The requirement is to use a wide grip in order move the stress towards the upper back (mid trapezius, rhomboids, teres major…etc). In order to keep the stress in the same area you need to pull the bar/weight until it touches the mid/upper chest. This will kill your upper back and deltoids faster than you can imagine.

Note: You won’t be able to use a lot of weight since there won’t be as much lat involvement.

One of the best way to do the exercise is with a pair of rings. Under this form the movement is known as Bulgarian rows. Notice how the lifter above  does not let his elbows drop close to the body and pulls high to the chest.

This is a great upper back exercise that will also develop your rear deltoids.

My wrists hurt when I do pull-ups. What now?

Perform Pull-ups With Thumbless Grip

Provided that injury is not the problem you can try doing pull-ups with thumbless grip. When your grab the bar make sure that the thumb does not wrap against the fingers. Keep it on the side of the other four fingers. This will make it easier to properly align your wrist. Another thing you need to do is avoid close grip pull-ups. This version of the exercise can also place the wrist in poor alignment. You don’t want that.

My gym hates when I do deadlifts because I am making too much noise.

Can I perform really slow negatives in order to make the exercise more silence friendly?


Yes and no. When you are doing deadlifts you shouldn’t fight the weight on the way down. This will only tire you and injure your back. Instead you should focus on controlling the weight. However, this may not be a silent option either.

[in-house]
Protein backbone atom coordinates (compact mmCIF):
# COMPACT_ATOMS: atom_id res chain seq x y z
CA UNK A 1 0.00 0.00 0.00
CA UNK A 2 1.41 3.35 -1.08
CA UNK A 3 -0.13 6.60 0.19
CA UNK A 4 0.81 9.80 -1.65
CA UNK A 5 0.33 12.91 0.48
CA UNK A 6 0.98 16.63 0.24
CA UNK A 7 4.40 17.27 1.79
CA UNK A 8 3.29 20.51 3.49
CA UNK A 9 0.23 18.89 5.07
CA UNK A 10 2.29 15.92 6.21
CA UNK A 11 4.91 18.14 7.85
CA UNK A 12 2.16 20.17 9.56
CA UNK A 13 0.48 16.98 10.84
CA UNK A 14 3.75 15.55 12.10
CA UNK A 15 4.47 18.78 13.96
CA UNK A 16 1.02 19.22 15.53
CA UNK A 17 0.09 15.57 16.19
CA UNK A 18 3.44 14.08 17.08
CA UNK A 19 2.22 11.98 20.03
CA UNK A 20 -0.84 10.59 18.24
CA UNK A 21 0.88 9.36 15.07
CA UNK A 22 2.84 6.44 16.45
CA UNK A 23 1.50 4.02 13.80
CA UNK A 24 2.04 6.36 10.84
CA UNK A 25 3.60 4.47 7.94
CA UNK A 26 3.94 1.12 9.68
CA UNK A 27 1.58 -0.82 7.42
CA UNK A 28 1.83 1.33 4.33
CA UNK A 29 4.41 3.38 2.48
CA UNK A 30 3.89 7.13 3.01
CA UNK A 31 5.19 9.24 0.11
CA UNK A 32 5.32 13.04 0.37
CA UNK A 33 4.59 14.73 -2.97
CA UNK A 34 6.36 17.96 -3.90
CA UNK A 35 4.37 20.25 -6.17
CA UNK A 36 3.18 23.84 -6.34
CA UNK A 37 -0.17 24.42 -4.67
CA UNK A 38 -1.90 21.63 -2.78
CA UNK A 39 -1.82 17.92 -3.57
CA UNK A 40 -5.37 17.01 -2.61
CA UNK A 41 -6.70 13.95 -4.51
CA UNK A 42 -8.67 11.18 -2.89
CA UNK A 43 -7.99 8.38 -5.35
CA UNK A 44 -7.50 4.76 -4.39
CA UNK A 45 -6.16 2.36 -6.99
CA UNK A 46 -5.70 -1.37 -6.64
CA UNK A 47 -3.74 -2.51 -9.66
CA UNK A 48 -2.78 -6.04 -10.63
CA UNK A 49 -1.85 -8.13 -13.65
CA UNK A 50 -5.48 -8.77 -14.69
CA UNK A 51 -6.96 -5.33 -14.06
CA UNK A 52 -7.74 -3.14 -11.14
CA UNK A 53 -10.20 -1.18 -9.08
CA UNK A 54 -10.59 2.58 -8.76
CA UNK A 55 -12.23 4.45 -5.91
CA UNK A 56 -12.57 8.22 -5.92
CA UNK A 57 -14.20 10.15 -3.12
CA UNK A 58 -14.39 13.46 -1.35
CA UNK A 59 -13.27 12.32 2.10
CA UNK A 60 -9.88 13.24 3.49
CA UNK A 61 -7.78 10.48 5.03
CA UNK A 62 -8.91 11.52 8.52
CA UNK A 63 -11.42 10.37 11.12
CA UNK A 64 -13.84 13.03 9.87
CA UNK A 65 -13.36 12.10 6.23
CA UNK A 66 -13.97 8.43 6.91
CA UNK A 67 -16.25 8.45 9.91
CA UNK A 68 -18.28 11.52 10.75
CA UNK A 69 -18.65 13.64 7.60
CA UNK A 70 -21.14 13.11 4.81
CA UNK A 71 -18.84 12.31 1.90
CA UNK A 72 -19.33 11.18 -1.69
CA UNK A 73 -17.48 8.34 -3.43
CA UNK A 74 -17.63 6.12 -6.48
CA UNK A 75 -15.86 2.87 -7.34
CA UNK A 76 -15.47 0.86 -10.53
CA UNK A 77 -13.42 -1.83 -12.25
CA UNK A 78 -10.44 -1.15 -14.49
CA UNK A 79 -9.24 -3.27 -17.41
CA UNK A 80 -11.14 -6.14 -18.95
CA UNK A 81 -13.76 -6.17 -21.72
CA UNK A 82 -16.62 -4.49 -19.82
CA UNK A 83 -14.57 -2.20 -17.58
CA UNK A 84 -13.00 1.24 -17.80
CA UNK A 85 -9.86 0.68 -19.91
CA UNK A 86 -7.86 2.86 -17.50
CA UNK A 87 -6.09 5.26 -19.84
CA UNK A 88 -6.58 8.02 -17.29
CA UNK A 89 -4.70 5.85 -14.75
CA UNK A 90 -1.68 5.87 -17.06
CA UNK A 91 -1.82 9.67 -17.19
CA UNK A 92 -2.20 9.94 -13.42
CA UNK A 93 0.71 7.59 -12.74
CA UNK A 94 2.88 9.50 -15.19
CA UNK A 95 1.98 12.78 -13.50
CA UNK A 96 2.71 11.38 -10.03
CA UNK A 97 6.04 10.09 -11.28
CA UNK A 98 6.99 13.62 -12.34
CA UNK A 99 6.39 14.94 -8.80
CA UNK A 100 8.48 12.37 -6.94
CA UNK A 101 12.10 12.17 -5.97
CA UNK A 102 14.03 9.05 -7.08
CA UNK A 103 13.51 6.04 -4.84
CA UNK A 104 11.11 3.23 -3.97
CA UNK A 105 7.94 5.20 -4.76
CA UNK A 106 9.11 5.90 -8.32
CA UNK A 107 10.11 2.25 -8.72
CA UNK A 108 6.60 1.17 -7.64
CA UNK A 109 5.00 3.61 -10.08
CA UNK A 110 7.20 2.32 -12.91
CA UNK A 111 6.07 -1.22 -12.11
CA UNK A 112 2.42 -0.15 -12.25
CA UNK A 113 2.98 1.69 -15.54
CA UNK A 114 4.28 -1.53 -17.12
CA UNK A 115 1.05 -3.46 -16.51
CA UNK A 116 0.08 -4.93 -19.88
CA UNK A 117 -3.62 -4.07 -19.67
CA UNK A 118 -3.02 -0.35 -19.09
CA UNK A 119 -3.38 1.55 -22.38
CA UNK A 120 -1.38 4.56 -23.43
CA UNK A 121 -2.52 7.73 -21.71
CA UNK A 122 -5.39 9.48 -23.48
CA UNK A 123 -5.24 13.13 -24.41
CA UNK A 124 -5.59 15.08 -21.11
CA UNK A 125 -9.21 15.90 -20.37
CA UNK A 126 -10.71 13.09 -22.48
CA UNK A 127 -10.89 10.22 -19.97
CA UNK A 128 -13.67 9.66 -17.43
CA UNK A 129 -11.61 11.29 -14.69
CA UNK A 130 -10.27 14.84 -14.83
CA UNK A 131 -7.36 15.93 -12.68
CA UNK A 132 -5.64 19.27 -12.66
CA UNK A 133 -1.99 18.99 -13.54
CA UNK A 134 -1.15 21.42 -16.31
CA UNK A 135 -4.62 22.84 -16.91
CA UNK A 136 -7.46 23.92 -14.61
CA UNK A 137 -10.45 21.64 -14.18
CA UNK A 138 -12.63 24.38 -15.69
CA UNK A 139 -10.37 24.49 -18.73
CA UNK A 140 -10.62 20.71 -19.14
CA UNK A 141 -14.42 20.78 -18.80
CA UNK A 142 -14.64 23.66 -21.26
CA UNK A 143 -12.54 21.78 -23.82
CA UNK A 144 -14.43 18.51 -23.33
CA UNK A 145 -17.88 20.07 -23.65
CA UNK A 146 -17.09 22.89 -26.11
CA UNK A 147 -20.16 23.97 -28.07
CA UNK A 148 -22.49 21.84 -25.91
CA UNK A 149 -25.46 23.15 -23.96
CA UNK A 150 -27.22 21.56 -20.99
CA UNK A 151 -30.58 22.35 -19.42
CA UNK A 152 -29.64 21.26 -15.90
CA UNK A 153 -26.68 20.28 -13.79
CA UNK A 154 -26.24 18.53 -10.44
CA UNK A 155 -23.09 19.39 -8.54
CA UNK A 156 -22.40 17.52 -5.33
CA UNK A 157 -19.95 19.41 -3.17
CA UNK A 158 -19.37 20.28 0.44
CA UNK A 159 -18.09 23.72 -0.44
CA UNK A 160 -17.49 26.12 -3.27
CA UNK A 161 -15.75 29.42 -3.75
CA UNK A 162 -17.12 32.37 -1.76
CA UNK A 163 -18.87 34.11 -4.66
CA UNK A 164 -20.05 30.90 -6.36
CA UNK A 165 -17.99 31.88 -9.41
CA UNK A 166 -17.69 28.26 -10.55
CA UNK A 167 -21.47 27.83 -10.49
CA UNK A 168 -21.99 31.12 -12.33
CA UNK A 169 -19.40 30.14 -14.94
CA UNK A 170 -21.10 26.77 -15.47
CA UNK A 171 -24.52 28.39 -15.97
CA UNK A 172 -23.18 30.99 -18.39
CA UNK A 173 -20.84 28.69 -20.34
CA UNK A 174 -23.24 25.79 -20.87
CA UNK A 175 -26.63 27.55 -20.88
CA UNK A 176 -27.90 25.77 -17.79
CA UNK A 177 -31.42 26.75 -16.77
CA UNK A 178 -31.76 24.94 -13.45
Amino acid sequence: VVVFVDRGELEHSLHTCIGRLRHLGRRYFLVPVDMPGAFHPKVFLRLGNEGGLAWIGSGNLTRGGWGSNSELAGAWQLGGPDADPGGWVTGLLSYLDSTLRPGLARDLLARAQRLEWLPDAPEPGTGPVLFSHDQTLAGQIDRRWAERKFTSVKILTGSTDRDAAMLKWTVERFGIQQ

Another way to minimize the sound is using rubber plates with the collars locked tight on both sides of the barbell. This will reduce the clashing between the barbell plates. Also, make sure than when you deadlift you do so in a location where there aren’t a lot of people and you are far from the management of the gym.

Finally, if nothing works you will have three options:

– make the gym staff show you how to put down a heavy barbell without making noise. Hint: He/She will fail hard.

– don’t do deadlifts at all;

– perform rack pulls in a squat rack;

 I can’t feel my lats when I do pull-ups. What now?

Developing a mind muscle connection with your lats is not the easiest task. It will take some time but don’t be frustrated – it’s not rocket science either. One of the tricks you can try is doing pull-ups after pull-overs. The idea is that the pull-over will ‘isolate’ the lats as much as possible and you will able to feel the muscle when you are doing the pull-up much more.

While this pre-exhaustion method is useful the most important thing is to perform the pull-up properly. In order to feel your lats fire during pull-ups follow the these crucial steps:

1. Begin the pull-up from a dead hang.

Note: Each pull-ups start with a scapular pull-up as shown in the video below.

2. After performing a scapular pull-up continue to pull yourself up while trying to push your chest out and arch your back as much as you can. Imagine that your are pulling yourself upwards through your elbows – not the arms.

Note: It’s actually easier to feel your lats when you’re doing chin-ups/neutral grip pull-ups/ring pull-ups compared to regular overhand pull-ups on the straight bar.